Denmark's Subzero Rate Adventure

Denmark is using negative interest rates to discourage outside capital
The headquarters of Danske Bank, left, stand opposite the Danish central bank in Copenhagen Photograph by Linus Hook/Bloomberg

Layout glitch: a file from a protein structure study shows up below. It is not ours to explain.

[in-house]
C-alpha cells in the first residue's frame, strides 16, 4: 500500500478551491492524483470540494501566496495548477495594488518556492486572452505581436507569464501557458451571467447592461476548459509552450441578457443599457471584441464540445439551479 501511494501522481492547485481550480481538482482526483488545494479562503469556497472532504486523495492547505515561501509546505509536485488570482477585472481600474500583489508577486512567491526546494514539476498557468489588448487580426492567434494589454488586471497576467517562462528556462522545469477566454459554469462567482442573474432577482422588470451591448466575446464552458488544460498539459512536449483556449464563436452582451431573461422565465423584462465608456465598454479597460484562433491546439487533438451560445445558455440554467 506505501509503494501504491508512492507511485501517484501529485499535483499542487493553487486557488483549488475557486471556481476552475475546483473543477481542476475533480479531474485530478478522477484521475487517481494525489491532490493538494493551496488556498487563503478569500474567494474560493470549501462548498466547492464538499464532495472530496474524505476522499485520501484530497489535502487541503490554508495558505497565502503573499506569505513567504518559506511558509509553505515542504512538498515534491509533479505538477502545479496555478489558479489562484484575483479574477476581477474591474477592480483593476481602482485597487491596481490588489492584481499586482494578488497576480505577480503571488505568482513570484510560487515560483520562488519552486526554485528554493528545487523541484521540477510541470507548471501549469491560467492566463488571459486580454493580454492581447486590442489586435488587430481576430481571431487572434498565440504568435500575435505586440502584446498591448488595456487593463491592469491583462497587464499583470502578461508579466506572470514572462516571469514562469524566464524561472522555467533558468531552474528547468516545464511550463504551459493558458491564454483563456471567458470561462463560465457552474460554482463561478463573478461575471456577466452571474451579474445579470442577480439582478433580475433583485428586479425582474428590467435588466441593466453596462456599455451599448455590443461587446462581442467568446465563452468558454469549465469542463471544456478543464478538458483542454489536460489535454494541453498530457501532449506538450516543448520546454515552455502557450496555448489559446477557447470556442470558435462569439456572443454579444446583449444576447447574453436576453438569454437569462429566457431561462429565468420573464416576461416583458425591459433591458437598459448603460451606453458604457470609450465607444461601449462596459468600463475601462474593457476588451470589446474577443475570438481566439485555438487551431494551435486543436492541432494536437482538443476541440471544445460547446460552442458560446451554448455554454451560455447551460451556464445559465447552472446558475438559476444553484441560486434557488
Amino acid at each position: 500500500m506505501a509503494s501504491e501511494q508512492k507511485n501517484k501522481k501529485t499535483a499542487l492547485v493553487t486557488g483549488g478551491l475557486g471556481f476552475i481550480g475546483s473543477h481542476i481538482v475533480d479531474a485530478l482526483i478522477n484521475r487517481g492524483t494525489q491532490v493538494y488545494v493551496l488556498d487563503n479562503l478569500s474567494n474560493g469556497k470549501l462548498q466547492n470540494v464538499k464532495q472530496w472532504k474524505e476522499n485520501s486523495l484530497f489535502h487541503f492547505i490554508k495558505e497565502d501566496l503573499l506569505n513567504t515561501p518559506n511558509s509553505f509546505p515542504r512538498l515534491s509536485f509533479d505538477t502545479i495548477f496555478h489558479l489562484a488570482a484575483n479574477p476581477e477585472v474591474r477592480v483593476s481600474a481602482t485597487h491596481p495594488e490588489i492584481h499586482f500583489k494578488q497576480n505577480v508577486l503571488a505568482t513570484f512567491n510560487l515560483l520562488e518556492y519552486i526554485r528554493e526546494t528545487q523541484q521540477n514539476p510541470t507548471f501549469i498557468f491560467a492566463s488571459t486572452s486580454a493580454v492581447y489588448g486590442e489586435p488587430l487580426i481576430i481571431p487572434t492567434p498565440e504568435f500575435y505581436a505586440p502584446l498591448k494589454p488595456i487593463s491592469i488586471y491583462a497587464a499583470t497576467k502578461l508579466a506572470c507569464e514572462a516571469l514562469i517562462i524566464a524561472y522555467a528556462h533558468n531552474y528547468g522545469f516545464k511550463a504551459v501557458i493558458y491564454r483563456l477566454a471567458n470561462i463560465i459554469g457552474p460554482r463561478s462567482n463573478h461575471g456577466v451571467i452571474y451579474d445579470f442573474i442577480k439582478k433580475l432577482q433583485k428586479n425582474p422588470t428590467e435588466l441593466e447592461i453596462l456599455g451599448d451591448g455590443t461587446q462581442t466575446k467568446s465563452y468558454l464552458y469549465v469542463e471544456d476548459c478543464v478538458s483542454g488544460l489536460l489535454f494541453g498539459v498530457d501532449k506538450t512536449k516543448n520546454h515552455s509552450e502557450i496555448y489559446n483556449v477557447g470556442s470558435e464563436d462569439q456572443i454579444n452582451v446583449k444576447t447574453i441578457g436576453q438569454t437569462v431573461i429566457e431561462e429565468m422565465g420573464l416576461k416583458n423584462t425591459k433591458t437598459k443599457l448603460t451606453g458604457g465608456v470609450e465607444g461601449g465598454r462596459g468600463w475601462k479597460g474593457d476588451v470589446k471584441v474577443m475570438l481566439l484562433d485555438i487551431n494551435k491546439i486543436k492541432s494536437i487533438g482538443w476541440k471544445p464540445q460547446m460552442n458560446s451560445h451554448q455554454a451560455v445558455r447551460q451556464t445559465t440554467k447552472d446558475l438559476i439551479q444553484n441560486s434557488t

Plenty of central banks around the world have cut rates almost to zero. Denmark has been even bolder: On July 5 the central bank cut deposit rates to minus 0.2 percent (that’s the rate offered to banks that want to park their funds at the central bank). Earlier, in June and July, Denmark had sold two-year debt with negative yields ranging from minus 0.05 percent to minus 0.08 percent. The country is making banks and investors pay for the privilege of converting their money to kroner. Switzerland, Germany, and France have all sold debt with negative yields recently.

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